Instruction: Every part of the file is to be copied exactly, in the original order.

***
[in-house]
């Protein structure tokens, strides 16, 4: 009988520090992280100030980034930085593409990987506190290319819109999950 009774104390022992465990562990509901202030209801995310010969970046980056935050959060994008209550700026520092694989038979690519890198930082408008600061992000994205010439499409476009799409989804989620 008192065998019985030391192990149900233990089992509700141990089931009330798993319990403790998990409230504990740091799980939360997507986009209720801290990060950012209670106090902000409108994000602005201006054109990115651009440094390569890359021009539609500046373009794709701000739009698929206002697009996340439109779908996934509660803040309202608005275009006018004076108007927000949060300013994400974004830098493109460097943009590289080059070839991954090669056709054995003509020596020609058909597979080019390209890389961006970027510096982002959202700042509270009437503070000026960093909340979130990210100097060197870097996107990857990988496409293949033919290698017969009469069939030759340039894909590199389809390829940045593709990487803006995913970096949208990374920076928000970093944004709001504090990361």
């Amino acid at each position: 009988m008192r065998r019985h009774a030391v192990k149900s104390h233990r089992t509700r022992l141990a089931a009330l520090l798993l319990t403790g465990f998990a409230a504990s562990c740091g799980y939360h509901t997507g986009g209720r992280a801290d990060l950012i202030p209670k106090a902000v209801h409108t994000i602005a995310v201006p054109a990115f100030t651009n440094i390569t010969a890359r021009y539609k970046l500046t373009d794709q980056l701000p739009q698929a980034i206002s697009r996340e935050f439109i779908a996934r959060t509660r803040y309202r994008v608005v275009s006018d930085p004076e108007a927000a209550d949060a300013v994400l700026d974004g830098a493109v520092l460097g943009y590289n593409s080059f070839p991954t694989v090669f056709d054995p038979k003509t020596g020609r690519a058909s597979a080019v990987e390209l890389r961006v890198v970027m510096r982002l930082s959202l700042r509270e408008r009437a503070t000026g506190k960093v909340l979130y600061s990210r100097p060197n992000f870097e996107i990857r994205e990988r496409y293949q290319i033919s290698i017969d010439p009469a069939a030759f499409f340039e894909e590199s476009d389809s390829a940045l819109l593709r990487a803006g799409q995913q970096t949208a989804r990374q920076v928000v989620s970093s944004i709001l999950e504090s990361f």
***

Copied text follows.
[in-house]
């Protein structure tokens, strides 16, 4: 009988520090992280100030980034930085593409990987506190290319819109999950 009774104390022992465990562990509901202030209801995310010969970046980056935050959060994008209550700026520092694989038979690519890198930082408008600061992000994205010439499409476009799409989804989620 008192065998019985030391192990149900233990089992509700141990089931009330798993319990403790998990409230504990740091799980939360997507986009209720801290990060950012209670106090902000409108994000602005201006054109990115651009440094390569890359021009539609500046373009794709701000739009698929206002697009996340439109779908996934509660803040309202608005275009006018004076108007927000949060300013994400974004830098493109460097943009590289080059070839991954090669056709054995003509020596020609058909597979080019390209890389961006970027510096982002959202700042509270009437503070000026960093909340979130990210100097060197870097996107990857990988496409293949033919290698017969009469069939030759340039894909590199389809390829940045593709990487803006995913970096949208990374920076928000970093944004709001504090990361």
């Amino acid at each position: 009988m008192r065998r019985h009774a030391v192990k149900s104390h233990r089992t509700r022992l141990a089931a009330l520090l798993l319990t403790g465990f998990a409230a504990s562990c740091g799980y939360h509901t997507g986009g209720r992280a801290d990060l950012i202030p209670k106090a902000v209801h409108t994000i602005a995310v201006p054109a990115f100030t651009n440094i390569t010969a890359r021009y539609k970046l500046t373009d794709q980056l701000p739009q698929a980034i206002s697009r996340e935050f439109i779908a996934r959060t509660r803040y309202r994008v608005v275009s006018d930085p004076e108007a927000a209550d949060a300013v994400l700026d974004g830098a493109v520092l460097g943009y590289n593409s080059f070839p991954t694989v090669f056709d054995p038979k003509t020596g020609r690519a058909s597979a080019v990987e390209l890389r961006v890198v970027m510096r982002l930082s959202l700042r509270e408008r009437a503070t000026g506190k960093v909340l979130y600061s990210r100097p060197n992000f870097e996107i990857r994205e990988r496409y293949q290319i033919s290698i017969d010439p009469a069939a030759f499409f340039e894909e590199s476009d389809s390829a940045l819109l593709r990487a803006g799409q995913q970096t949208a989804r990374q920076v928000v989620s970093s944004i709001l999950e504090s990361f």